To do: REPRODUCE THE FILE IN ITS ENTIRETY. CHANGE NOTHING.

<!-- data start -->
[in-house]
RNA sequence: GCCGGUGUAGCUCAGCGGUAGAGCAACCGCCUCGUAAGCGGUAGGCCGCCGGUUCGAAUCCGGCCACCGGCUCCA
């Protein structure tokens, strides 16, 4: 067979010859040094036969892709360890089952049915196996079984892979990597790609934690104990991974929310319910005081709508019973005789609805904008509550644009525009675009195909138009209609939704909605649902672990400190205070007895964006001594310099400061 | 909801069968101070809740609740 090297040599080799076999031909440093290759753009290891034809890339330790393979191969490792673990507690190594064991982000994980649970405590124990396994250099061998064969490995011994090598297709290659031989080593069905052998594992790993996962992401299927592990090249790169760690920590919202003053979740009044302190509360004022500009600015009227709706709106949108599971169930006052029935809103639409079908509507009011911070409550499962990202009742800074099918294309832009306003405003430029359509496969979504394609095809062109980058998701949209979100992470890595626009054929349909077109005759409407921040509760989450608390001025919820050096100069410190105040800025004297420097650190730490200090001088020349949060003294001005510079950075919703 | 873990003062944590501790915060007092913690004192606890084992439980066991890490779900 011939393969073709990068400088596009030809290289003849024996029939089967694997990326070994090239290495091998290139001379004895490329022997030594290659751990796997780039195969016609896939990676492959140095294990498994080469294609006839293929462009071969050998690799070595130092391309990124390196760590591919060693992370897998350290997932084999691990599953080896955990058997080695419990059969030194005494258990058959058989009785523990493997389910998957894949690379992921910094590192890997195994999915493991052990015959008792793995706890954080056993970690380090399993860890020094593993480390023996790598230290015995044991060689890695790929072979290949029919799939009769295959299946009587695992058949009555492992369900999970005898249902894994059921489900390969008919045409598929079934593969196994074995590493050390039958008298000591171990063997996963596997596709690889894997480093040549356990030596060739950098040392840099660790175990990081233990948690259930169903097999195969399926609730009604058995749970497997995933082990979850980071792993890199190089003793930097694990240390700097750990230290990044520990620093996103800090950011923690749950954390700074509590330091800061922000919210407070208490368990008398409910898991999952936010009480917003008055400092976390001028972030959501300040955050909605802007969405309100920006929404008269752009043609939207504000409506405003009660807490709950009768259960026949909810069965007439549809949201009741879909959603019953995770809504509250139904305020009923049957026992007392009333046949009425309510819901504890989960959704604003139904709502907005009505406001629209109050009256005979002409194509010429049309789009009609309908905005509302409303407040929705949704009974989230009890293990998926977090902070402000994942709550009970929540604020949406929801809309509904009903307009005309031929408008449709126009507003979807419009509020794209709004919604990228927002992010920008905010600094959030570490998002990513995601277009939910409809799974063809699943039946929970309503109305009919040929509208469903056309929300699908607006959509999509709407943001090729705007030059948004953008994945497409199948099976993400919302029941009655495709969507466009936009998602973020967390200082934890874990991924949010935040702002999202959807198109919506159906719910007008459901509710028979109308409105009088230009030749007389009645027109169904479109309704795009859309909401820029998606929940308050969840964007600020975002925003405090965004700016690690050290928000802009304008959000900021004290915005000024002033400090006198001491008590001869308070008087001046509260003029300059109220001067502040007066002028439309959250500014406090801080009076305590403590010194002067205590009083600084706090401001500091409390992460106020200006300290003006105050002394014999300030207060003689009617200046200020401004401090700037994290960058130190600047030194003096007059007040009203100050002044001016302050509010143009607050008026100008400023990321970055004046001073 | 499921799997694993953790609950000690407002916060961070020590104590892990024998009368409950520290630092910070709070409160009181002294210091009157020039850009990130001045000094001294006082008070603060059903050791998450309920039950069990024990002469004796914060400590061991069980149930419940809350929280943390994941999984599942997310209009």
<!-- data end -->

[in-house]
RNA sequence: GCCGGUGUAGCUCAGCGGUAGAGCAACCGCCUCGUAAGCGGUAGGCCGCCGGUUCGAAUCCGGCCACCGGCUCCA
């Protein structure tokens, strides 16, 4: 067979010859040094036969892709360890089952049915196996079984892979990597790609934690104990991974929310319910005081709508019973005789609805904008509550644009525009675009195909138009209609939704909605649902672990400190205070007895964006001594310099400061 | 909801069968101070809740609740 090297040599080799076999031909440093290759753009290891034809890339330790393979191969490792673990507690190594064991982000994980649970405590124990396994250099061998064969490995011994090598297709290659031989080593069905052998594992790993996962992401299927592990090249790169760690920590919202003053979740009044302190509360004022500009600015009227709706709106949108599971169930006052029935809103639409079908509507009011911070409550499962990202009742800074099918294309832009306003405003430029359509496969979504394609095809062109980058998701949209979100992470890595626009054929349909077109005759409407921040509760989450608390001025919820050096100069410190105040800025004297420097650190730490200090001088020349949060003294001005510079950075919703 | 873990003062944590501790915060007092913690004192606890084992439980066991890490779900 011939393969073709990068400088596009030809290289003849024996029939089967694997990326070994090239290495091998290139001379004895490329022997030594290659751990796997780039195969016609896939990676492959140095294990498994080469294609006839293929462009071969050998690799070595130092391309990124390196760590591919060693992370897998350290997932084999691990599953080896955990058997080695419990059969030194005494258990058959058989009785523990493997389910998957894949690379992921910094590192890997195994999915493991052990015959008792793995706890954080056993970690380090399993860890020094593993480390023996790598230290015995044991060689890695790929072979290949029919799939009769295959299946009587695992058949009555492992369900999970005898249902894994059921489900390969008919045409598929079934593969196994074995590493050390039958008298000591171990063997996963596997596709690889894997480093040549356990030596060739950098040392840099660790175990990081233990948690259930169903097999195969399926609730009604058995749970497997995933082990979850980071792993890199190089003793930097694990240390700097750990230290990044520990620093996103800090950011923690749950954390700074509590330091800061922000919210407070208490368990008398409910898991999952936010009480917003008055400092976390001028972030959501300040955050909605802007969405309100920006929404008269752009043609939207504000409506405003009660807490709950009768259960026949909810069965007439549809949201009741879909959603019953995770809504509250139904305020009923049957026992007392009333046949009425309510819901504890989960959704604003139904709502907005009505406001629209109050009256005979002409194509010429049309789009009609309908905005509302409303407040929705949704009974989230009890293990998926977090902070402000994942709550009970929540604020949406929801809309509904009903307009005309031929408008449709126009507003979807419009509020794209709004919604990228927002992010920008905010600094959030570490998002990513995601277009939910409809799974063809699943039946929970309503109305009919040929509208469903056309929300699908607006959509999509709407943001090729705007030059948004953008994945497409199948099976993400919302029941009655495709969507466009936009998602973020967390200082934890874990991924949010935040702002999202959807198109919506159906719910007008459901509710028979109308409105009088230009030749007389009645027109169904479109309704795009859309909401820029998606929940308050969840964007600020975002925003405090965004700016690690050290928000802009304008959000900021004290915005000024002033400090006198001491008590001869308070008087001046509260003029300059109220001067502040007066002028439309959250500014406090801080009076305590403590010194002067205590009083600084706090401001500091409390992460106020200006300290003006105050002394014999300030207060003689009617200046200020401004401090700037994290960058130190600047030194003096007059007040009203100050002044001016302050509010143009607050008026100008400023990321970055004046001073 | 499921799997694993953790609950000690407002916060961070020590104590892990024998009368409950520290630092910070709070409160009181002294210091009157020039850009990130001045000094001294006082008070603060059903050791998450309920039950069990024990002469004796914060400590061991069980149930419940809350929280943390994941999984599942997310209009």